How to file bankruptcy
It's come to this. You have tried to stay afloat for months by taking out payday loans, or holding off on paying essential bills, or floating debts on a variety of credit cards. Robbing Peter to pay Paul can only go on for so long before the stress and bills catch up to you. So, now what?
Bankruptcy is a legal process that is established in the United States Constitution:
"The Congress shall have Power To...establish...uniform Laws on the subject of Bankruptcies throughout the United States...."
ARTICLE I, SECTION 8, CLAUSE 4
There it is. Congress is given the power to establish bankruptcy laws! But, what does this 18th century document mean to you? Well, it means that you can get out of all that burdensome debt and start fresh!
Congress established rules that must be followed in order to file for this helpful procedure. You can find those rules right here. Most Bankruptcy attorneys will be familiar with these rules and know the pitfalls and requirements Congress has set out.
Here's the long and short of it: you basically have to disclose all of your income, expenses, assets, and debts to the courts in order to free yourself of that oppressive debt. This information, along with a few supplemental questions, must be disclosed using the Official court forms, which can be found on the US Courts website. The local Federal Court in St. Louis also has rules and forms that must be used in conjunction with the official Federal forms.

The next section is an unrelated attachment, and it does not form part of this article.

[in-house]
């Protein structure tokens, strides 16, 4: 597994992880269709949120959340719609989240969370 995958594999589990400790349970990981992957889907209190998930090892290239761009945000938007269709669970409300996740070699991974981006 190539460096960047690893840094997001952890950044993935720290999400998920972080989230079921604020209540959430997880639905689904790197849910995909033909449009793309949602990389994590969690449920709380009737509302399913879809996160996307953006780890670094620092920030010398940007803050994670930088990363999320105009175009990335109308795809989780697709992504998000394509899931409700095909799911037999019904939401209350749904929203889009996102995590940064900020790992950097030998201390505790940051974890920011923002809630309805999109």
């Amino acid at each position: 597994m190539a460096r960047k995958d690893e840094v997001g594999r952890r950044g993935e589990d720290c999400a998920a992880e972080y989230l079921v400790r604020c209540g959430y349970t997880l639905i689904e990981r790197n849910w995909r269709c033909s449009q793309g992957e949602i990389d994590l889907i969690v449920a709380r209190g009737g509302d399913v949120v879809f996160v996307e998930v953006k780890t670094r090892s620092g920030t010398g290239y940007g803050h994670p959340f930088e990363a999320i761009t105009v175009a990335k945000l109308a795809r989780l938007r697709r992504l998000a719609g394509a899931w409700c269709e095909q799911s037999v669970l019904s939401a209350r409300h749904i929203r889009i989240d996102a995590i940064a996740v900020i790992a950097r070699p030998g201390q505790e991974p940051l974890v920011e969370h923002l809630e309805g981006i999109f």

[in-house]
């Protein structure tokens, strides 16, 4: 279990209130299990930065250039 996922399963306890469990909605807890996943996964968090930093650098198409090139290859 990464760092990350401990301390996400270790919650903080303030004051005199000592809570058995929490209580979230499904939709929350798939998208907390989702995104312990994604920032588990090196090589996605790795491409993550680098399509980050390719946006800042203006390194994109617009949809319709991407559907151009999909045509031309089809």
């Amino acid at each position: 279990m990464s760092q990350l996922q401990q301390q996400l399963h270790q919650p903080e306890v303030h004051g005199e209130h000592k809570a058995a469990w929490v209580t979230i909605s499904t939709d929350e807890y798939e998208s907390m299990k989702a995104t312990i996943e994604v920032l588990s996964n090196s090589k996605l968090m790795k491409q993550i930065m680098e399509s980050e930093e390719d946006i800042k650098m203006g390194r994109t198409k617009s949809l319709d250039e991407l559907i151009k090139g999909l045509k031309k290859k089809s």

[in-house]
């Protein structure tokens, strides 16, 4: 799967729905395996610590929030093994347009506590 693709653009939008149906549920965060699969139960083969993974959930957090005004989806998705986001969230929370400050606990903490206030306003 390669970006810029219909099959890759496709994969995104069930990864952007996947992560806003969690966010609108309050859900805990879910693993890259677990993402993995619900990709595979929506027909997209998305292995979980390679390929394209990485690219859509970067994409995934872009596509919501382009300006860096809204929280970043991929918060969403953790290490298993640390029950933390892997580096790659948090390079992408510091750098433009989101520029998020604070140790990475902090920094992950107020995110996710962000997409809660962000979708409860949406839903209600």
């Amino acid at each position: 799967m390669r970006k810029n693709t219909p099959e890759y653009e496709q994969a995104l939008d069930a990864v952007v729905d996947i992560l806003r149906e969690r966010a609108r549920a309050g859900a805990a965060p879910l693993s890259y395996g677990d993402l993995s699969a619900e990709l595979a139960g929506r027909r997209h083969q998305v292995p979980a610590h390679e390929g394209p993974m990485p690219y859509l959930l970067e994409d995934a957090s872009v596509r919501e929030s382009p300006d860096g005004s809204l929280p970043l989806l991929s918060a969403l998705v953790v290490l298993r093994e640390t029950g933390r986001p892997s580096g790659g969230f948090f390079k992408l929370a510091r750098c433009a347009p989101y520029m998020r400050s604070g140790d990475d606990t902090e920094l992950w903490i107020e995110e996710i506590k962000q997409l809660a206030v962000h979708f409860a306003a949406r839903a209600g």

It's imperative that you fill out the forms and jump through all the hoops or else your case will most definitely be dismissed, or worse. You could face criminal sanctions for failing to complete the process. It's best to check with an experienced Bankruptcy lawyer to make sure you are fully prepared to file your case. A bankruptcy attorney will collect the information from you and complete the forms using specialized knowledge and software.